Connect with us

Hi, what are you looking for?


Meet Rachel Annette Helson: Director, filmmaker, and actress

Rachel Annette Helson, director, filmmaker, and actress, chatted about two of her latest films.

Rachel Annette Helson
Rachel Annette Helson. Photo Credit: Justin Schuman
Rachel Annette Helson. Photo Credit: Justin Schuman

Rachel Annette Helson, director, filmmaker, and actress, chatted about two of her latest films.

How was your experience in “The Engagement Dress”?

I had a blast directing “The Engagement Dress.” I usually do dramas and films that are heavier in tone – so to be able to direct a romantic comedy was such a joy.

Even though on the surface this is a romantic film, what really drew me to the project were the female friendships that serve as the backbone of the story. The core four ladies would do anything for each other, and I wanted to celebrate their love as strongly as I did the romantic leads.

As a female filmmaker, it’s important to me to showcase women as multi-faceted individuals who can lift each other up, and the women in this story are ride or die.

There was a lot of laughter on set, and I think you will feel that chemistry as you watch the final film. I can’t wait to share it with an audience on Tubi.

What was it like working with Mike Manning, Angel Prater, and the cast?

Mike Manning was born to play a leading man. A terrific actor and a charismatic on-screen presence, he goes above and beyond to make sure that he gives his best performance and that every moment feels genuine. 

And, Angel? Well, I think she’s a star. It will shock me if you don’t see her as the lead of a series in the next few years. Warm, fun, smart, hardworking… this was the first time she had been #1 on the call sheet, and she handled it like a pro. 

The cast of this film became really close throughout the course of filming, and there was an extra special bond that formed off-screen that really made their performances shine. I adore every single one of them. 

What was your favorite part of the filming experience?

I was an actor for a long time – so I’m a very character driven director – and what I love most about directing is similar to what I loved most about acting: reading a character on the page and bringing them to life.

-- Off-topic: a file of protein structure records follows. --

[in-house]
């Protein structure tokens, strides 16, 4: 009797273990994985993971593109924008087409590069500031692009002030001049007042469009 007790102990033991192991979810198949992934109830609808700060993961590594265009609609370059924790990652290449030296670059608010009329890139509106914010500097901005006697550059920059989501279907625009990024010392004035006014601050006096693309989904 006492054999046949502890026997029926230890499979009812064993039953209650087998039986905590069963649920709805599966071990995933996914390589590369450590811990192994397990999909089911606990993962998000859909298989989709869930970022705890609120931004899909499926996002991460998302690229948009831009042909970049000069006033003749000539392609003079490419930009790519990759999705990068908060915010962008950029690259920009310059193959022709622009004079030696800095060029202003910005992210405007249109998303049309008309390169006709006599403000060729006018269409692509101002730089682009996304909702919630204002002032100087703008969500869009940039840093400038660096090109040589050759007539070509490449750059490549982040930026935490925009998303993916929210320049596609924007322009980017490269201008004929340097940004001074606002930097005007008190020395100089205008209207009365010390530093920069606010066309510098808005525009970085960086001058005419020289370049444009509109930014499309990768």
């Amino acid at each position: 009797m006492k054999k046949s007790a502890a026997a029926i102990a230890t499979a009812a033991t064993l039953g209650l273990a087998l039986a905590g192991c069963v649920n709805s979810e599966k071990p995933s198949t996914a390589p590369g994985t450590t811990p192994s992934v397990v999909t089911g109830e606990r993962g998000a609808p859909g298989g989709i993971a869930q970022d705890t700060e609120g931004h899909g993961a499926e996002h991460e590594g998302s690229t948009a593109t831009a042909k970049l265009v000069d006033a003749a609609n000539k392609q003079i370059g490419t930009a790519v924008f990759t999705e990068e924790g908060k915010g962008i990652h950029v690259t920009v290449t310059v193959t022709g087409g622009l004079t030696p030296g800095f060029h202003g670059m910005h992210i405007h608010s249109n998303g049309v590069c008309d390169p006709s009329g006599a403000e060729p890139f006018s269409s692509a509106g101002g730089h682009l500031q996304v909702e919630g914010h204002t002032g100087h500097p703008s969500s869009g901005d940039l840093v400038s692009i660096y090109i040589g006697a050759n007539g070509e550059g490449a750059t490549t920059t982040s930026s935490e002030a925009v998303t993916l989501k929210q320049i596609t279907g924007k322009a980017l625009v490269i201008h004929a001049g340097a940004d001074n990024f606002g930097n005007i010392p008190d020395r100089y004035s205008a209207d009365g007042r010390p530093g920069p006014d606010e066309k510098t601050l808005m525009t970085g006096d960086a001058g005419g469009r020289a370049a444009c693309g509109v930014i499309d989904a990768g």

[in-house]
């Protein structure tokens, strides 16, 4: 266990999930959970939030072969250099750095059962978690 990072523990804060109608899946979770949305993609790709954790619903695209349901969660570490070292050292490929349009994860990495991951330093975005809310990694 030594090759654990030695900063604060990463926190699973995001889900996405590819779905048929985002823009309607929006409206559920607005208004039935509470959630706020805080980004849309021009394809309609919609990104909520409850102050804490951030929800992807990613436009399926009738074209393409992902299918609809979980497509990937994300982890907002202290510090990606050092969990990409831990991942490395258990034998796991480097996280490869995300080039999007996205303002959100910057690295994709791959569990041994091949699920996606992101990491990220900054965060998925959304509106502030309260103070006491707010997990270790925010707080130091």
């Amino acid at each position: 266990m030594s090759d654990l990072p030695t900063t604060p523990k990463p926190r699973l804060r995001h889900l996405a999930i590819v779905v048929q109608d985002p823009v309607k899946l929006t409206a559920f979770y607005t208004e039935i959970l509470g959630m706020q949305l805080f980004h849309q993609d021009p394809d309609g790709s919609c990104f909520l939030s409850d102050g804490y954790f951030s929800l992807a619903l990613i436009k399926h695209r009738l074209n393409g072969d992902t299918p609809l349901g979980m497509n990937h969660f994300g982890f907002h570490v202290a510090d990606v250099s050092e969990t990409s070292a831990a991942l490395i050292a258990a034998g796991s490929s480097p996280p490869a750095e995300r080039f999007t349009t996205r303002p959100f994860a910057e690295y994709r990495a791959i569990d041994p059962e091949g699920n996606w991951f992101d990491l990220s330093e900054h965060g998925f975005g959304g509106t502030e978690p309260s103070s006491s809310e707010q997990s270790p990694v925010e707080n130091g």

I spend a lot of time figuring out who the people are: what their opinions are, how they move, what they wear, what makes them unique, etc.

With this film specifically, group dynamics were really important, and establishing who someone was as an individual and a member of the group was essential. The four female friends needed to be distinct, different people so they each brought something unique to their friend group and to the film.

If one of them was generic in any way, they would have been redundant and non-essential. When you watch the film, I think you will find that each character has a strong, specific personality.

How does it feel to be a director in the digital age? 

I’ve only ever been a director in the digital age – so I don’t have a lot to compare it to – but I know that as a viewer, I really miss going to the theater to see a movie.

I know from seeing movies on big screens at film festivals versus seeing them on the small screen at home that there is a huge difference in the viewing experience –  and in how your film lands with an audience.

I’d love to see a renaissance of moviegoing as a shared experience rather than something that plays in the background while you fold laundry. 

What do your plans for the future include?

Most immediately “Good Daughter,” the short that I directed this Spring, is on the festival circuit where it’s been an Official Selection of Hollyshorts, Catalina Film Festival and Centre Film Festival.

The film stars Samantha Sloyan (Fall of the House of Usher, Midnight Mass) as a small-time con artist who rips off elderly dementia patients by pretending to be their daughter – until the con catches up with her. She’s amazing in it (- as she is in everything).